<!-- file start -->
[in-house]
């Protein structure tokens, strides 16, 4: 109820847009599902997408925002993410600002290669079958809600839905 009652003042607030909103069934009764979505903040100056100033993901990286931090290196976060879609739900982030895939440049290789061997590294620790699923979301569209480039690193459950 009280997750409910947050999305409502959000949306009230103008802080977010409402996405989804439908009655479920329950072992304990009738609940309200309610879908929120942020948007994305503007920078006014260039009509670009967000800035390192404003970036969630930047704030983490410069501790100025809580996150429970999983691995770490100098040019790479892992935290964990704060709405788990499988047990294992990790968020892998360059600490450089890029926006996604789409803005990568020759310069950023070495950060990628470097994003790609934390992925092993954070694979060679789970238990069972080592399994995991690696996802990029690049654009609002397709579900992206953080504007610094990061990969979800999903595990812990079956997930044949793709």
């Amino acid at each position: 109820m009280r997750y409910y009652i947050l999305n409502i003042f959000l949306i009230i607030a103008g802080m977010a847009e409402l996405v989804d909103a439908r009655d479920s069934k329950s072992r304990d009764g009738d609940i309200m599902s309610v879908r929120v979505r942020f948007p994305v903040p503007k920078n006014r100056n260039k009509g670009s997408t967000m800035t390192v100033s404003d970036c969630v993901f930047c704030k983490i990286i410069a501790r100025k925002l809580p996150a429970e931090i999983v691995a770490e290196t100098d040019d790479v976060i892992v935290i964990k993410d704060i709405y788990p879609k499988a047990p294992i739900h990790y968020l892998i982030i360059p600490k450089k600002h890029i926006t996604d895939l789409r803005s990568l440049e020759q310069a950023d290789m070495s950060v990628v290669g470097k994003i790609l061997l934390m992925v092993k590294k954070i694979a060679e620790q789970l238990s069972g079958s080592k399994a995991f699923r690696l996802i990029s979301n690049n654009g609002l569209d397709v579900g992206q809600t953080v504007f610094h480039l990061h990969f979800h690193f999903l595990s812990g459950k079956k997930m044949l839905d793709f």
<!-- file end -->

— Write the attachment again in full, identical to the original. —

[in-house]
């Protein structure tokens, strides 16, 4: 109820847009599902997408925002993410600002290669079958809600839905 009652003042607030909103069934009764979505903040100056100033993901990286931090290196976060879609739900982030895939440049290789061997590294620790699923979301569209480039690193459950 009280997750409910947050999305409502959000949306009230103008802080977010409402996405989804439908009655479920329950072992304990009738609940309200309610879908929120942020948007994305503007920078006014260039009509670009967000800035390192404003970036969630930047704030983490410069501790100025809580996150429970999983691995770490100098040019790479892992935290964990704060709405788990499988047990294992990790968020892998360059600490450089890029926006996604789409803005990568020759310069950023070495950060990628470097994003790609934390992925092993954070694979060679789970238990069972080592399994995991690696996802990029690049654009609002397709579900992206953080504007610094990061990969979800999903595990812990079956997930044949793709």
């Amino acid at each position: 109820m009280r997750y409910y009652i947050l999305n409502i003042f959000l949306i009230i607030a103008g802080m977010a847009e409402l996405v989804d909103a439908r009655d479920s069934k329950s072992r304990d009764g009738d609940i309200m599902s309610v879908r929120v979505r942020f948007p994305v903040p503007k920078n006014r100056n260039k009509g670009s997408t967000m800035t390192v100033s404003d970036c969630v993901f930047c704030k983490i990286i410069a501790r100025k925002l809580p996150a429970e931090i999983v691995a770490e290196t100098d040019d790479v976060i892992v935290i964990k993410d704060i709405y788990p879609k499988a047990p294992i739900h990790y968020l892998i982030i360059p600490k450089k600002h890029i926006t996604d895939l789409r803005s990568l440049e020759q310069a950023d290789m070495s950060v990628v290669g470097k994003i790609l061997l934390m992925v092993k590294k954070i694979a060679e620790q789970l238990s069972g079958s080592k399994a995991f699923r690696l996802i990029s979301n690049n654009g609002l569209d397709v579900g992206q809600t953080v504007f610094h480039l990061h990969f979800h690193f999903l595990s812990g459950k079956k997930m044949l839905d793709f």